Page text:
CEO Pay Is Negatively Correlated to Share Performance

I can’t say this is much of a surprise:

It turns out that the bigger the CEO’s slice of the pie, the lower the company’s future profitability and market valuation. “These CEOs,” says Prof. Bebchuk, “seem to be trying to grab more than they should.”
Finance professor Raghavendra Rau of Purdue University and two colleagues looked at CEO pay and stock returns for roughly 1,500 companies per year from 1994 through 2006. They found that the 10% of firms with the highest-paid CEOs produce stock returns that lag their industry peers by more than 12 percentage points, cumulatively, over the next five years.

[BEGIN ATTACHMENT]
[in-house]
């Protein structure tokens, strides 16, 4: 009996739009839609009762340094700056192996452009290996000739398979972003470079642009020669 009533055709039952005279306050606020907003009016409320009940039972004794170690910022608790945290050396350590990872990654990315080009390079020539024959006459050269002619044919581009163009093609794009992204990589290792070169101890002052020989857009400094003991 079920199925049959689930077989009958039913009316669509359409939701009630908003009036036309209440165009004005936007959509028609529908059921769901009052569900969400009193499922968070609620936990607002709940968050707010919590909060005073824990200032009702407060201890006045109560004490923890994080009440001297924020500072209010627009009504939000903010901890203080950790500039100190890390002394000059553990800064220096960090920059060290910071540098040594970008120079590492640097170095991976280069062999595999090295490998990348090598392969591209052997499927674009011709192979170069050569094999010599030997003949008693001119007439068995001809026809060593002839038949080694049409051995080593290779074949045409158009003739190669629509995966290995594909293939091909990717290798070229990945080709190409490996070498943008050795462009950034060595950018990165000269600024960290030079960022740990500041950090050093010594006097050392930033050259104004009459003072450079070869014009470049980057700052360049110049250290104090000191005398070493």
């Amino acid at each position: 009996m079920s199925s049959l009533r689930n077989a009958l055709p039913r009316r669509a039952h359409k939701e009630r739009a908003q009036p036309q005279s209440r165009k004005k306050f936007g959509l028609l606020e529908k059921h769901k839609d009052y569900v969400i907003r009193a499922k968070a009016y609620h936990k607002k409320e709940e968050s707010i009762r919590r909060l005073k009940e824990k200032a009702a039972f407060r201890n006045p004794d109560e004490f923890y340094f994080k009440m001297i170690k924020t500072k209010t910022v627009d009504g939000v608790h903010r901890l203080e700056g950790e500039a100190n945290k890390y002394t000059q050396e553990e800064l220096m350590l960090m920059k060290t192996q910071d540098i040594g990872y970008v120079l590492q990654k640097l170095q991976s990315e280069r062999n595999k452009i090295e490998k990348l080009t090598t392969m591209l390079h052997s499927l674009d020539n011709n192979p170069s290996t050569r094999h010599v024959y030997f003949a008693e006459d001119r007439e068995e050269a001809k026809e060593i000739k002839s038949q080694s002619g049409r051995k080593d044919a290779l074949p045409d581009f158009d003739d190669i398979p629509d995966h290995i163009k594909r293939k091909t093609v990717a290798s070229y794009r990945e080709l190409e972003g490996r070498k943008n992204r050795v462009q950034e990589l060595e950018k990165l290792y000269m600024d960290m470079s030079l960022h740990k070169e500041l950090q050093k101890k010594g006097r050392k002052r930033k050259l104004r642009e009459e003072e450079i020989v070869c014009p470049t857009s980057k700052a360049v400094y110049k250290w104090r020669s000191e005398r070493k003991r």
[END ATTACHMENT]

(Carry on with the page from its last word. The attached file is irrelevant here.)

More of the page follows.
Companies at the top of the pay pile, Prof. Rau concluded, award their CEOs an annual average of $23 million—but leave their shareholders poorer (relative to other companies in the same industry) by an average of $2.4 billion per year. Each dollar that goes into the CEO’s pocket takes $100 out of shareholders’ pockets.

Posted by on December 28th, 2009 at 10:48 am

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